The following is the Feb. 26, 2019 Congressional Research Service report, Afghanistan: Background and U.S. Policy In Brief.
From the report
Afghanistan has been a central U.S. foreign policy concern since 2001, when the United States, in response to the terrorist attacks of September 11, 2001, led a military campaign against Al Qaeda and the Taliban government that harbored and supported it. In the intervening 17 years, the United States has suffered around 2,400 fatalities in Afghanistan (including 2 in 2019 to date) and Congress has appropriated more than $132 billion for reconstruction there. In that time, an elected Afghan government has replaced the Taliban, and nearly every measure of human development has improved, although future prospects of those measures remain mixed. The fundamental objective of U.S. efforts in Afghanistan is “preventing any further attacks on the United States by terrorists enjoying safe haven or support in Afghanistan.”
In early 2019, U.S. military engagement in Afghanistan appears closer to ending than perhaps ever before as U.S. officials negotiate directly with Taliban interlocutors on the issues of counterterrorism and the presence of U.S. troops. However, U.S. negotiators caution that talks are still at a preliminary stage, and Afghan government representatives have not been directly involved. Lead U.S. negotiator Zalmay Khalilzad insists that the U.S. seeks a comprehensive peace agreement but some worry that the U.S. will prioritize a military withdrawal over a complex political settlement that preserves some of the social, political, and humanitarian gains made since 2001. It remains unclear what kind of political arrangement could satisfy both Kabul and the Taliban to the extent that the latter fully abandons armed struggle.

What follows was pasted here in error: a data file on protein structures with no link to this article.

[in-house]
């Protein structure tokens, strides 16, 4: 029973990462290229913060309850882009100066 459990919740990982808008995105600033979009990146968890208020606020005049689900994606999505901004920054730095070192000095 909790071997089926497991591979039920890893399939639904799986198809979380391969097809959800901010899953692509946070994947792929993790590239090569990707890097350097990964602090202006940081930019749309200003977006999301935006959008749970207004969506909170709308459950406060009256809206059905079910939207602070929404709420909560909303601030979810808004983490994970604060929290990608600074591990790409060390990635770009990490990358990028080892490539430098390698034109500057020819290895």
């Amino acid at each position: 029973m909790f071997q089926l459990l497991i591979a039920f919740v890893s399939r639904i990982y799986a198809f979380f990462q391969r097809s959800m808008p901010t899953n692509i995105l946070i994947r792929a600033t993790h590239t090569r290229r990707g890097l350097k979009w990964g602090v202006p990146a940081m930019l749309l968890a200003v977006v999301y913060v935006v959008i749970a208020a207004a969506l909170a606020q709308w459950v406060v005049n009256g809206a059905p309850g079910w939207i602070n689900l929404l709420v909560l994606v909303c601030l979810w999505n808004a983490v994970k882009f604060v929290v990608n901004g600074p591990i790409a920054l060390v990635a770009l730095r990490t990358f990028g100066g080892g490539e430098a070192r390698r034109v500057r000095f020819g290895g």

Press reports in December 2018 and early 2019 indicate that the Trump Administration may be considering withdrawing some U.S. forces, though U.S. officials maintain that no policy decision has been made to reduce
U.S. force levels. Many observers assess that a full-scale U.S. withdrawal would lead to the collapse of the Afghan government and perhaps even the reestablishment of Taliban control over the entire country; by many measures, the Taliban are in a stronger military position now than at any point since 2001. Underlying the negotiations is the unsettled state of Afghan politics, which is a major complicating factor: Afghanistan held inconclusive parliamentary elections in October 2018 and the all-important presidential election, originally scheduled for April 2019, has been postponed until July 2019.
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